Streaming / Content Creation
In many cases, an athlete can negotiate their streaming salary separate from their competitive salary. Regardless of their level or team, many esport athletes can incorporate online streaming as yet another way to supplement their income.
A site like Twitch can be a viable option for athletes but it’s not as simple as plugging in and playing your game and watching the money roll in. An athlete has to become a partner, invest in the hardware and software, establish their ‘place’ in the Twitch universe and engage their customers. In fact, many athletes actually find it difficult to stream and compete at the same time because of the number of hours and consistency required to develop a true “following” on a platform like Twitch. Still, platforms like Twitch and YouTube are viable revenue sources and as esport athletes become more entrenched in mainstream culture, developing that following will, in theory, become easier.
There are 4 ways to generate income from streaming:
Ads – Streamers’ ad revenue can be calculated in a number of different ways based on the deal with the ad service. It typically isn’t a major revenue source, BUT it can add up over time.
Subscriptions – For example, a Twitch subscription is $5 per month with the streamer receiving half of that amount.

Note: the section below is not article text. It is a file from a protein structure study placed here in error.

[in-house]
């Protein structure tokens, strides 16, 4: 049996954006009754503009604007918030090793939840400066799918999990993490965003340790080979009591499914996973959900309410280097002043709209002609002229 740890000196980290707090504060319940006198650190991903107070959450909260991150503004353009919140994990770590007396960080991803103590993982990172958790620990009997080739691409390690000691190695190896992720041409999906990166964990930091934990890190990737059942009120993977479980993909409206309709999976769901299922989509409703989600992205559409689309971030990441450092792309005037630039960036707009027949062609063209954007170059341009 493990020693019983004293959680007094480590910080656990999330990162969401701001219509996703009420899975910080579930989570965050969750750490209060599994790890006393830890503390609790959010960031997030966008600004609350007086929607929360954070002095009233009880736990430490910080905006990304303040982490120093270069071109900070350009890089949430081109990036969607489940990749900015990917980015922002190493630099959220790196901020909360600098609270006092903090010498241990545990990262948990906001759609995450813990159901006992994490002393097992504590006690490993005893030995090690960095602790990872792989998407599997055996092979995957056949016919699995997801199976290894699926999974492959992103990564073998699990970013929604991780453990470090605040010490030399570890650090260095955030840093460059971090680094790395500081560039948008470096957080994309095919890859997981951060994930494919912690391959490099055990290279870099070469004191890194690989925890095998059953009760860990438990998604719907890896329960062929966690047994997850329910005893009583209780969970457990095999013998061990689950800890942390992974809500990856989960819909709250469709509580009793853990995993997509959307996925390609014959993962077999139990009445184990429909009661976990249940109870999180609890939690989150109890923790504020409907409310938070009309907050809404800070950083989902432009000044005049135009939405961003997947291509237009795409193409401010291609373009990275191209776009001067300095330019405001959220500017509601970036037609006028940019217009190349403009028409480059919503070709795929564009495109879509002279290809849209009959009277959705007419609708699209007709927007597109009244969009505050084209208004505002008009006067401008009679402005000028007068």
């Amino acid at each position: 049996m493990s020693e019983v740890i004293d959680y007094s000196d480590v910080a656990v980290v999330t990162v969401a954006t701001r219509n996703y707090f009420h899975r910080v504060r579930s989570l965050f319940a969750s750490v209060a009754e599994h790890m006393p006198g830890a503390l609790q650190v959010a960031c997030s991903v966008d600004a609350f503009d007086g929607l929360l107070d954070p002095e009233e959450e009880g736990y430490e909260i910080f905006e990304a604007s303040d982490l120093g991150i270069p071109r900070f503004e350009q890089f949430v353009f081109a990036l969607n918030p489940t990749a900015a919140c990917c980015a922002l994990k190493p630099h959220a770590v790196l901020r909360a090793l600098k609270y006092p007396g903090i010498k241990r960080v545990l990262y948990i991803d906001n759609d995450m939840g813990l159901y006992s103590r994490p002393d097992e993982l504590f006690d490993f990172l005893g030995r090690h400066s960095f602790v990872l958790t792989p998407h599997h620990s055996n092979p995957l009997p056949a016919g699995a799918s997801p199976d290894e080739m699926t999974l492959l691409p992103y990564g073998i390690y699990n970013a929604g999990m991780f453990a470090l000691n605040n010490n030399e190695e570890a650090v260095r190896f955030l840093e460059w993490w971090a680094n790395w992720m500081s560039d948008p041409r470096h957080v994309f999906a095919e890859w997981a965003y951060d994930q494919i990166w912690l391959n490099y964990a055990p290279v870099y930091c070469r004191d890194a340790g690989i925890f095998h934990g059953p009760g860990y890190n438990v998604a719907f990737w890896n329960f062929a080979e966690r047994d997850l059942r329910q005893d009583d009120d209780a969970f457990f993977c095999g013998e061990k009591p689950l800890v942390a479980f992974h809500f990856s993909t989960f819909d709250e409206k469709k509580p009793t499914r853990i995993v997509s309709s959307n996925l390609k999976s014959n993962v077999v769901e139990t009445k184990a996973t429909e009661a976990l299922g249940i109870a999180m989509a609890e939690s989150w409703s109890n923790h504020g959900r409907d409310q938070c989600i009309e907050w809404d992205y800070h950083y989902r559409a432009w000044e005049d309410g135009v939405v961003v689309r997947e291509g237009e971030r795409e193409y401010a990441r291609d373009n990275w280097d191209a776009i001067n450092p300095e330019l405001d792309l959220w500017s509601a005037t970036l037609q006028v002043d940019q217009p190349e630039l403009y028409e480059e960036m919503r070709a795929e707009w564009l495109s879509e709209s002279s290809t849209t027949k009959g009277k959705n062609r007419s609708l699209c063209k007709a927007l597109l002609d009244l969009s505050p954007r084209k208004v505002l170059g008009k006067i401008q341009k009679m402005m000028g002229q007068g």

Donations – Viewers can also donate to streamers through various sites, depending on what the streamer has set up.
Merchandise – Streamers can design and sell their own clothing and other merchandise in a variety of ways. Typically, this has been done through third-party sites (like Fanjoy) with links to the merchandise placed on their streaming platform page.
For successful streamers, like Ninja or Dyrus, who have thousands of subscribers (at $2.50 per subscriber) the total boost to revenue can be significant. Both were actually former esport athletes turned streamers. While they were both moderately successful, it was actually after they left the esports arena and started streaming full-time that their popularity really blew up…and their earning potential skyrocketed.